it unfair and vowed not to retroactively prosecute
patients and industry participants who in good faith
relied upon federal officials’ statements and actions
that they would not interfere with state legal cannabis
programs despite the conflict with federal law.
This nullification crisis rejected by the Second
Circuit yet, articulated by Attorney General Barr, must
be resolved. Rather than letting future political whims
undo the efforts of the three coordinate branches of
federal government to protect and promote state
cannabis programs, this Court should, as a matter of
fairness and Due Process, invoke estoppel against
the federal government to prevent injustice through
retroactive prosecution of those who detrimentally
relied on such statements and violated federal law.
Invocation of estoppel would end this constitutional
crisis and cede the power to regulate cannabis to the
states as the federal government has effectively
attempted to do through nullification for more than
two decades.
4

ARGUMENT

I. IS IT FUTILE TO UPHOLD THE SUPREMACY OF THE


SCHEDULE I STATUS OF CANNABIS UNDER THE CSA
WHEN EACH BRANCH OF FEDERAL GOVERNMENT
HAS AFFIRMATIVELY ATTEMPTED TO PRESERVE AND
PROTECT STATE MEDICAL CANNABIS PROGRAMS
W HICH N ULLIFY THE S UPREMACY OF T HAT
DESIGNATION?

A. Supremacy of the Federal Controlled Substances


Act
The Supremacy Clause of the United States Con-
stitution promotes national uniformity by precluding
state law from interfering with the enforcement of
federal law. U.S. Const., art. VI, cl. 2. It gives Con-
gress the power to preempt state law if it is found to
be in conflict with federal law. Hillman v. Maretta, 569
U.S. 483 (2013). “Where enforcement of . . . state law
would handicap efforts to carry out the plans of
the United States, the state enactment must . . . give
way.” James Stewart & Co. v. Sadrakula, 309 U.S.
94, 103-104 (1940). To avoid a constitutional crisis,
where “compliance with both federal and state regu-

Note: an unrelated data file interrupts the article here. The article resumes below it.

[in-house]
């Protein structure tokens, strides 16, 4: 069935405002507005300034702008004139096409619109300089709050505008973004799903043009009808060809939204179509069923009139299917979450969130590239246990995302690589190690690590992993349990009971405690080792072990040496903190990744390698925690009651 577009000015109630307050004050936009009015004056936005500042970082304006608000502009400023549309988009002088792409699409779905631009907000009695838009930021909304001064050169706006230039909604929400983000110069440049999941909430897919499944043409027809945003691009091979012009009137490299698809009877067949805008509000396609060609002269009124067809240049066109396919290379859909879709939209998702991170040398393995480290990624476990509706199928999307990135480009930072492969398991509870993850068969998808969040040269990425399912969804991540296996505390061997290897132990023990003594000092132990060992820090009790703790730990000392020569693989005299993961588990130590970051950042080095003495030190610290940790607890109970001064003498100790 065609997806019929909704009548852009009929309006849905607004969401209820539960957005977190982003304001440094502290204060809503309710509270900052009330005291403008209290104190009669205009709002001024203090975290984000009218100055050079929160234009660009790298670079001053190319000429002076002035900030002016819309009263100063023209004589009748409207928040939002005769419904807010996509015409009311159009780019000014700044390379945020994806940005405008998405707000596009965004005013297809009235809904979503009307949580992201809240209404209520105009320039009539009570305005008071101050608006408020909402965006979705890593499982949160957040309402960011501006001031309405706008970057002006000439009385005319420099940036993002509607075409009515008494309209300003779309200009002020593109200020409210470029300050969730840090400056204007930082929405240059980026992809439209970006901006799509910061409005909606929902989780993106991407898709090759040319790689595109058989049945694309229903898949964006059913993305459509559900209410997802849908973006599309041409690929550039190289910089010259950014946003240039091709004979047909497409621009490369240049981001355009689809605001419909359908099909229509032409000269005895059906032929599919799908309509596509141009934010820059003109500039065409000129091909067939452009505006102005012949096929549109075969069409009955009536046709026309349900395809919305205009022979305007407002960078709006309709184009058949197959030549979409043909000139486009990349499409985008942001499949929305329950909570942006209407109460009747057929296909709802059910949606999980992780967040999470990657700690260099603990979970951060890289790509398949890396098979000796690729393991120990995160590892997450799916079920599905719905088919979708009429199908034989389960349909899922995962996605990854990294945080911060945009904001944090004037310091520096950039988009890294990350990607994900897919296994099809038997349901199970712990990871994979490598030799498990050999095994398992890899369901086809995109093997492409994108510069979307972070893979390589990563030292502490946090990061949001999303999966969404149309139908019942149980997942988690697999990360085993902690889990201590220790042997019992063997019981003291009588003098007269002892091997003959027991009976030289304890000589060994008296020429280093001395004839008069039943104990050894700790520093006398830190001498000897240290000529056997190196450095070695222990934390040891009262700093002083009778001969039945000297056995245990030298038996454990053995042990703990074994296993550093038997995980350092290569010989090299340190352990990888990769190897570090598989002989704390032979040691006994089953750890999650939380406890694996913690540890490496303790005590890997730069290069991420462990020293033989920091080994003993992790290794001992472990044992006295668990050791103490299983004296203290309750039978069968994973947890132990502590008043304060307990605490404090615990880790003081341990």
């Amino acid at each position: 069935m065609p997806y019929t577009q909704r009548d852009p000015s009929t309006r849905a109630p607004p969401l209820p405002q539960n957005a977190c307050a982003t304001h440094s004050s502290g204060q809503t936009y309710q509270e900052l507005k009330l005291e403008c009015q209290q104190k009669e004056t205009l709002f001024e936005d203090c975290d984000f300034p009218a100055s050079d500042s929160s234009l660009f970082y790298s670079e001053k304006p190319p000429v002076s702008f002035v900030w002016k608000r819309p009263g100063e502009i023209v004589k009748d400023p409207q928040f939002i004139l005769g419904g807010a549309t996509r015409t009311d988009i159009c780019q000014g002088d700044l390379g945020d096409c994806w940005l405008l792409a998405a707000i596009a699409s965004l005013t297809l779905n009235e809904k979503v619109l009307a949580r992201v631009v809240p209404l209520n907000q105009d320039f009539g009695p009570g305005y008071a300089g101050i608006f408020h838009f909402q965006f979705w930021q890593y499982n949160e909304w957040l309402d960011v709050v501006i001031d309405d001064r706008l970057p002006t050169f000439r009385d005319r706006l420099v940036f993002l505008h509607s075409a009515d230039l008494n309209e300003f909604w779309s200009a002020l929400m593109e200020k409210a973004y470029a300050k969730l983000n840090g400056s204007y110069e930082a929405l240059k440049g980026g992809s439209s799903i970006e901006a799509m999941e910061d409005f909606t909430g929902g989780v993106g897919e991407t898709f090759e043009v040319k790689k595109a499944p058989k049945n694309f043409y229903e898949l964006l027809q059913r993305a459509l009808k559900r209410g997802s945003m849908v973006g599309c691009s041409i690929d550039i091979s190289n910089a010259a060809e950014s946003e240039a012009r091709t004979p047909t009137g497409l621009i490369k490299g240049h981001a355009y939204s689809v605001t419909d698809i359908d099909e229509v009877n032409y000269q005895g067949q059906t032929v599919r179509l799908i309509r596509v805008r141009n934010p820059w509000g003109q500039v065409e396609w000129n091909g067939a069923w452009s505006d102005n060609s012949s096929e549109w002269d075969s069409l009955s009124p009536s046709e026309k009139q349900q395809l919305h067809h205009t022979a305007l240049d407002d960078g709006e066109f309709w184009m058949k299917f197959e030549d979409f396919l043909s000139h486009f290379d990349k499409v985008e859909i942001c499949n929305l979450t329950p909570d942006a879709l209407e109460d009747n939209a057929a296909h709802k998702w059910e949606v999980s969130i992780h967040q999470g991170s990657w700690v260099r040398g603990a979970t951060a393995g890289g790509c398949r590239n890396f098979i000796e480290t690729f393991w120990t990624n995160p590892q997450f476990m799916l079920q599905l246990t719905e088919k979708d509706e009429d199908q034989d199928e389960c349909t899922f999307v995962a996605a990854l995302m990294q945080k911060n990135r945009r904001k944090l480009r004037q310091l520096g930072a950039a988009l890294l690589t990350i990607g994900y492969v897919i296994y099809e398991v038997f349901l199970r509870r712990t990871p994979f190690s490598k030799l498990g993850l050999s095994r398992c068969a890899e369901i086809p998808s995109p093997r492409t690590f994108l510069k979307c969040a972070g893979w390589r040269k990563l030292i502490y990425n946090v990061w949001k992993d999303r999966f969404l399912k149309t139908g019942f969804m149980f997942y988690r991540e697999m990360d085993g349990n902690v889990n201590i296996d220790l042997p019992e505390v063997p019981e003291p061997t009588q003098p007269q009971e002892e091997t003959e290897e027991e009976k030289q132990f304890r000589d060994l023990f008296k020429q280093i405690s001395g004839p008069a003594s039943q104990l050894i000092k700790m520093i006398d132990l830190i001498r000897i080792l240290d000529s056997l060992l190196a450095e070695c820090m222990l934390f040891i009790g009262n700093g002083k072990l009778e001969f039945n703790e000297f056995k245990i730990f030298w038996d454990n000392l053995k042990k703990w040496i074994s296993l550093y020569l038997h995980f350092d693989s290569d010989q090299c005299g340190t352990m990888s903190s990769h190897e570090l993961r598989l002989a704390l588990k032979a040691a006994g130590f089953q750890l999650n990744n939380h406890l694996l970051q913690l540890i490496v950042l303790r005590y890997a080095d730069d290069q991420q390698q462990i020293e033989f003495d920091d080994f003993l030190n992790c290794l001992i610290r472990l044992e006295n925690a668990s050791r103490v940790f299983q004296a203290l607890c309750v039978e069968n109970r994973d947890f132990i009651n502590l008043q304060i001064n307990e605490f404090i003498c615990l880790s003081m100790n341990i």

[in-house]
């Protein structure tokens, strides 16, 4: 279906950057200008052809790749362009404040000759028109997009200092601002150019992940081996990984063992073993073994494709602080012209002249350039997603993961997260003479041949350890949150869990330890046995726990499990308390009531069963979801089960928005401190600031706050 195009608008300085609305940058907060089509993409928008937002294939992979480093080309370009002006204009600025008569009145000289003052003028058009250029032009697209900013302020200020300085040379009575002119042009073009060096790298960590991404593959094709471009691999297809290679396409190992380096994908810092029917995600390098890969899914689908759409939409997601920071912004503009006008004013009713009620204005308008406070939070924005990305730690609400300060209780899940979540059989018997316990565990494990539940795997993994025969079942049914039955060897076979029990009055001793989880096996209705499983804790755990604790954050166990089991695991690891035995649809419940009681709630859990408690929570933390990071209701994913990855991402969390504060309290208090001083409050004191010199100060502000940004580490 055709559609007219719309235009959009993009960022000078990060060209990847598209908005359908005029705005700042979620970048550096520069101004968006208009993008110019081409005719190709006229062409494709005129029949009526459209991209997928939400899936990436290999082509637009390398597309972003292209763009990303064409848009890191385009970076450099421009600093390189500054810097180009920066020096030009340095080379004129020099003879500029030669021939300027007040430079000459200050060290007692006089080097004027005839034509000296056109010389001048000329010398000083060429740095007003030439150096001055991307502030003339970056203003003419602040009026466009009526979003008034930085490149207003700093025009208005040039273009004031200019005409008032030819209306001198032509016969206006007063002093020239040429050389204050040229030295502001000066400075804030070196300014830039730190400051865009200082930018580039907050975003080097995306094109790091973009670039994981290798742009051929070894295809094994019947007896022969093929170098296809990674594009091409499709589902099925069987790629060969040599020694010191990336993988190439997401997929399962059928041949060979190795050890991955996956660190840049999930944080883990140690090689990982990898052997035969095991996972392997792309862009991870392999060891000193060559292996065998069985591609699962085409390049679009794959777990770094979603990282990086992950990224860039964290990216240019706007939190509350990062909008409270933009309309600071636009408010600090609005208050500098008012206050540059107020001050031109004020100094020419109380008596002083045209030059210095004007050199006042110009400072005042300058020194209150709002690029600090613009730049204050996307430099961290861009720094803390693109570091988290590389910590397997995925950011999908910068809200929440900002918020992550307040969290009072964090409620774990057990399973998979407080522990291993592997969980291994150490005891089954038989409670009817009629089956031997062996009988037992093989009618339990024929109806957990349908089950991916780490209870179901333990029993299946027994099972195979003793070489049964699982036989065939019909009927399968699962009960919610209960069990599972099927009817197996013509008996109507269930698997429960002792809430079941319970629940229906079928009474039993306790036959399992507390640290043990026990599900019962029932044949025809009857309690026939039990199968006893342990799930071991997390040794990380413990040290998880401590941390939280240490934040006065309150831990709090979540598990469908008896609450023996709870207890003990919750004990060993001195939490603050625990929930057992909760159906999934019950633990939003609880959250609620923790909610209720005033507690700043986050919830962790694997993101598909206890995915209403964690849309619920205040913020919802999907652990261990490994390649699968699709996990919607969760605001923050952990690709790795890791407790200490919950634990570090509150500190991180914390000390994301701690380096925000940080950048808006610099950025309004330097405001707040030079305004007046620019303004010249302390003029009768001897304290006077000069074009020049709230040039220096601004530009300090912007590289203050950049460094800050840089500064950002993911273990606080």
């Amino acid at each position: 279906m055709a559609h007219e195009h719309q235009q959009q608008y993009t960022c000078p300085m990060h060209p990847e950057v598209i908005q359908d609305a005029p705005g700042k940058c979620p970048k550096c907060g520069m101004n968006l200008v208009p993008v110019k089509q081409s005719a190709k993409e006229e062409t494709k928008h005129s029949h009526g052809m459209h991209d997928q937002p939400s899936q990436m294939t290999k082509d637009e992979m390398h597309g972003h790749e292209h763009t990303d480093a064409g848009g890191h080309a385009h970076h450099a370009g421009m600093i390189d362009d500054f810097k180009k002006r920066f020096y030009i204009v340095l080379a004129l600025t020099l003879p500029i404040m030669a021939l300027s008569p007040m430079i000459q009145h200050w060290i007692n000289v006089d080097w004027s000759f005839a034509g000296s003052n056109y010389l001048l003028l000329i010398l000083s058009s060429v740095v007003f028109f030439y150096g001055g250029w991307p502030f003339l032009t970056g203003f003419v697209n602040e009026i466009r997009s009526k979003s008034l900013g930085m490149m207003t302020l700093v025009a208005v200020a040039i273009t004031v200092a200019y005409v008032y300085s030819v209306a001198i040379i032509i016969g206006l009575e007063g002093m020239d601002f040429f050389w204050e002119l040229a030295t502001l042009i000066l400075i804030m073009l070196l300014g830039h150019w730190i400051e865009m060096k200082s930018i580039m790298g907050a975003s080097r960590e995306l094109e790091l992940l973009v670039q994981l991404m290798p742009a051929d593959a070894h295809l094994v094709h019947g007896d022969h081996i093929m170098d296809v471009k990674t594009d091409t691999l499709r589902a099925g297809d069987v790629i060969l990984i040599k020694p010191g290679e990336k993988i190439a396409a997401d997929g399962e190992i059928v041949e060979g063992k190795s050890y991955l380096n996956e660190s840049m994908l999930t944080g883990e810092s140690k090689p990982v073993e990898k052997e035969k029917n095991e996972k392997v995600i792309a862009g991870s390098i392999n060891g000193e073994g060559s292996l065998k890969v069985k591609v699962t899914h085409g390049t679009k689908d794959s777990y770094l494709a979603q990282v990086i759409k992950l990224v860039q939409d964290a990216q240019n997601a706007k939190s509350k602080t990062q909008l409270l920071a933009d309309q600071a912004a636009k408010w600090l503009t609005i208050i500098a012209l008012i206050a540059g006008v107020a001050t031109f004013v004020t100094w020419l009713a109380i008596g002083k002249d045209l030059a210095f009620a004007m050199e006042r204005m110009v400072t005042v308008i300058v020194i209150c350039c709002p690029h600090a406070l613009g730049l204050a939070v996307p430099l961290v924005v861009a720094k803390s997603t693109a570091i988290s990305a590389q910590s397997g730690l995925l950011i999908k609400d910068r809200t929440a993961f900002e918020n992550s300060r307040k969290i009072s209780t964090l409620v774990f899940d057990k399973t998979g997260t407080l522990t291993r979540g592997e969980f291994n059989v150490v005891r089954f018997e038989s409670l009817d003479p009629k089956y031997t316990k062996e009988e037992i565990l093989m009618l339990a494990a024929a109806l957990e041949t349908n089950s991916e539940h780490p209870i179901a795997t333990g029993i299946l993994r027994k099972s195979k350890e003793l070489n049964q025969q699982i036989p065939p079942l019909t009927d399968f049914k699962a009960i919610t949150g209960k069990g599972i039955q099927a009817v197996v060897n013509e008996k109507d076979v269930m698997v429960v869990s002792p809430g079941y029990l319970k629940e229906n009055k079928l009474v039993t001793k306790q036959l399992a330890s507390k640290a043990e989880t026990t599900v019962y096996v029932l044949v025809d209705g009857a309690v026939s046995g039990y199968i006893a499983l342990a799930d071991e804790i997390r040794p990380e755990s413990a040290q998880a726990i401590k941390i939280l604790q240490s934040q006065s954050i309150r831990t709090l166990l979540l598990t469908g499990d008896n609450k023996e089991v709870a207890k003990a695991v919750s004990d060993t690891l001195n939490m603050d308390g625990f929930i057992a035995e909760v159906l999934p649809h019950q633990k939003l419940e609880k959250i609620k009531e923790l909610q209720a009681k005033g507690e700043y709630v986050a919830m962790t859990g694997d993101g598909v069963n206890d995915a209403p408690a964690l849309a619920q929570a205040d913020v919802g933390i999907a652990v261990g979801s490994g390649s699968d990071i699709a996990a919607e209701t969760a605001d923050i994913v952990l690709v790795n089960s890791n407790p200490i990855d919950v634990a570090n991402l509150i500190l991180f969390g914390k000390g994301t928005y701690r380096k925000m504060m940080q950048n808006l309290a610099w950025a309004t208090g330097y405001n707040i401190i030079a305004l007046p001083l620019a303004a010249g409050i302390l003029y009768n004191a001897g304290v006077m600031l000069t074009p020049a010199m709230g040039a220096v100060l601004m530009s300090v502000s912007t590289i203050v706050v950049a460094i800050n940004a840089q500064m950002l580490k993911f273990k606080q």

lations is a physical impossibility,” the “state law is
nullified to the extent that it actually conflicts with fed-
eral law.” Hillsborough Cnty., Fla. v. Automated Med.
Labs., 471 U.S. 707, 713 (1985); See, Gade v. Nat’l
Solid Wastes Mgmt. Ass’n, 505 U.S. 88, 98 (1992).
The CSA is a series a federal statutes that organ-
izes controlled substances into five schedules based on
(1) their potential for abuse, (2) their accepted medical
5

uses, and (3) their accepted safety for use under medical
supervision and potential for psychological or physical
dependence. See 21 U.S.C. § 812. Cannabis was placed
in Schedule I, “ . . . the most restrictive of the five
schedules, the violation of which may result in criminal
penalties.” U.S. v. Canori, 787 F.3d 181, 183 (2nd Cir.
2013).
The classification of any drug under the CSA is
not permanent. Congress may amend it at any time,
and the Attorney General is empowered to reschedule
it (21 U.S.C. § 811(a)(1)) or de-schedule it entirely upon
finding that it lacks the requirements for inclusion. 21
U.S.C. § 811(a)(2). Congress did not intend to com-
pletely occupy the field of controlled substance regu-
lation to the exclusion of any state law. State laws
may operate provided that the Attorney General does
not find a “positive conflict” between it and the CSA
such “that the two cannot consistently stand together”
requiring complete preemption of the state law. 21
U.S.C. § 903.

B. The Rise of the Nullification Crisis

1. Acts of the Executive Branch


While the Executive Branch, headed by the Presi-
dent, is charged with the duty to “faithfully execute the
laws of the United States” U.S. Constitution, Article
II, § 3, it has not done so with regard to state can-